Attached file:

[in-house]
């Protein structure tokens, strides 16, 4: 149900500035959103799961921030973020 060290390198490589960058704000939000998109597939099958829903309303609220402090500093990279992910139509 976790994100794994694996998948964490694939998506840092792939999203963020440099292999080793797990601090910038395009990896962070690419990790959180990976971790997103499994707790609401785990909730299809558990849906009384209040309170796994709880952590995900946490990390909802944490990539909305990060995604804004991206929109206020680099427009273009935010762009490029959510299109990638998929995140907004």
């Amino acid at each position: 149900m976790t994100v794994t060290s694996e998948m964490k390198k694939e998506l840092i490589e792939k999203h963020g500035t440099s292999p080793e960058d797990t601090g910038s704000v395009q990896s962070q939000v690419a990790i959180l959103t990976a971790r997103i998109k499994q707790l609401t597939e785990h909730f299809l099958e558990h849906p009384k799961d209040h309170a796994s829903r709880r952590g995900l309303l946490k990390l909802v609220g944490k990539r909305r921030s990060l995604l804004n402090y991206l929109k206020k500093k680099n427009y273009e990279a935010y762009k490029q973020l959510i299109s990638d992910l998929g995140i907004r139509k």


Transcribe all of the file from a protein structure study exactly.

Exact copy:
[in-house]
């Protein structure tokens, strides 16, 4: 149900500035959103799961921030973020 060290390198490589960058704000939000998109597939099958829903309303609220402090500093990279992910139509 976790994100794994694996998948964490694939998506840092792939999203963020440099292999080793797990601090910038395009990896962070690419990790959180990976971790997103499994707790609401785990909730299809558990849906009384209040309170796994709880952590995900946490990390909802944490990539909305990060995604804004991206929109206020680099427009273009935010762009490029959510299109990638998929995140907004």
């Amino acid at each position: 149900m976790t994100v794994t060290s694996e998948m964490k390198k694939e998506l840092i490589e792939k999203h963020g500035t440099s292999p080793e960058d797990t601090g910038s704000v395009q990896s962070q939000v690419a990790i959180l959103t990976a971790r997103i998109k499994q707790l609401t597939e785990h909730f299809l099958e558990h849906p009384k799961d209040h309170a796994s829903r709880r952590g995900l309303l946490k990390l909802v609220g944490k990539r909305r921030s990060l995604l804004n402090y991206l929109k206020k500093k680099n427009y273009e990279a935010y762009k490029q973020l959510i299109s990638d992910l998929g995140i907004r139509k």